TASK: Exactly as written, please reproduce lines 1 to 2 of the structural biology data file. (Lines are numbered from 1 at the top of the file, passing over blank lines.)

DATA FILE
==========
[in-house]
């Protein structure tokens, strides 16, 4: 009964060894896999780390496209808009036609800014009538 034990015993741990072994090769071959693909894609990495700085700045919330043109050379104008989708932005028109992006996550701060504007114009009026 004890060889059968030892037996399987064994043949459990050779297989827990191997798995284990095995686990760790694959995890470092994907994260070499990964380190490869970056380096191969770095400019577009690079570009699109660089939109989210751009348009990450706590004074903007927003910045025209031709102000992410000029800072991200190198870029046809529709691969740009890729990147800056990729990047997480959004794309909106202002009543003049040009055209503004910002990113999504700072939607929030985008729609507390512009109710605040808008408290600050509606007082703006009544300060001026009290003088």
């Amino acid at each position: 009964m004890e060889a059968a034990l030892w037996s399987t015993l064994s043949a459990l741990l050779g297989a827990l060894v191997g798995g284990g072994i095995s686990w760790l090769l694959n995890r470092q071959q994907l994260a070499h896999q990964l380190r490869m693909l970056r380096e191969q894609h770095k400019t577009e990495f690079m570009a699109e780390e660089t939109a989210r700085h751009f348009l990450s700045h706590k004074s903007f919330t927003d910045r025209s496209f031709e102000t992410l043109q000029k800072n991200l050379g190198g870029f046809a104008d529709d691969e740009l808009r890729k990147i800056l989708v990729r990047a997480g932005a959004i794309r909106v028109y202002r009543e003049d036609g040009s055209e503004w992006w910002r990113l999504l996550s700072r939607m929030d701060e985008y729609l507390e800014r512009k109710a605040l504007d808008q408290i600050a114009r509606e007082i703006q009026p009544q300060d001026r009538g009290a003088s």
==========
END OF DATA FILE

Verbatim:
[in-house]
């Protein structure tokens, strides 16, 4: 009964060894896999780390496209808009036609800014009538 034990015993741990072994090769071959693909894609990495700085700045919330043109050379104008989708932005028109992006996550701060504007114009009026 004890060889059968030892037996399987064994043949459990050779297989827990191997798995284990095995686990760790694959995890470092994907994260070499990964380190490869970056380096191969770095400019577009690079570009699109660089939109989210751009348009990450706590004074903007927003910045025209031709102000992410000029800072991200190198870029046809529709691969740009890729990147800056990729990047997480959004794309909106202002009543003049040009055209503004910002990113999504700072939607929030985008729609507390512009109710605040808008408290600050509606007082703006009544300060001026009290003088």